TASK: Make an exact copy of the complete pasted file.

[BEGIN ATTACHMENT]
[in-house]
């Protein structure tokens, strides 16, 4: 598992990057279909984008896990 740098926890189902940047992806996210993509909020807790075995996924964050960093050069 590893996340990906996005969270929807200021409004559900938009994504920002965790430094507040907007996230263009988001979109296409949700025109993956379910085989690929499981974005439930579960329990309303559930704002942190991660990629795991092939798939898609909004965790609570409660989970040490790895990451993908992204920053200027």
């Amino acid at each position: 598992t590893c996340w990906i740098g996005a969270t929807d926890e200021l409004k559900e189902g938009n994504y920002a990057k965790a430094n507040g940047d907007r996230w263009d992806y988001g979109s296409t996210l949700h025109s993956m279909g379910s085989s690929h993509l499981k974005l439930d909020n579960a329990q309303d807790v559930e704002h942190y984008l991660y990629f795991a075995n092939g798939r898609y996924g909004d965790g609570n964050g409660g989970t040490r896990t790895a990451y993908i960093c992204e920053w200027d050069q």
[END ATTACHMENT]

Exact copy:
[in-house]
């Protein structure tokens, strides 16, 4: 598992990057279909984008896990 740098926890189902940047992806996210993509909020807790075995996924964050960093050069 590893996340990906996005969270929807200021409004559900938009994504920002965790430094507040907007996230263009988001979109296409949700025109993956379910085989690929499981974005439930579960329990309303559930704002942190991660990629795991092939798939898609909004965790609570409660989970040490790895990451993908992204920053200027």
């Amino acid at each position: 598992t590893c996340w990906i740098g996005a969270t929807d926890e200021l409004k559900e189902g938009n994504y920002a990057k965790a430094n507040g940047d907007r996230w263009d992806y988001g979109s296409t996210l949700h025109s993956m279909g379910s085989s690929h993509l499981k974005l439930d909020n579960a329990q309303d807790v559930e704002h942190y984008l991660y990629f795991a075995n092939g798939r898609y996924g909004d965790g609570n964050g409660g989970t040490r896990t790895a990451y993908i960093c992204e920053w200027d050069q």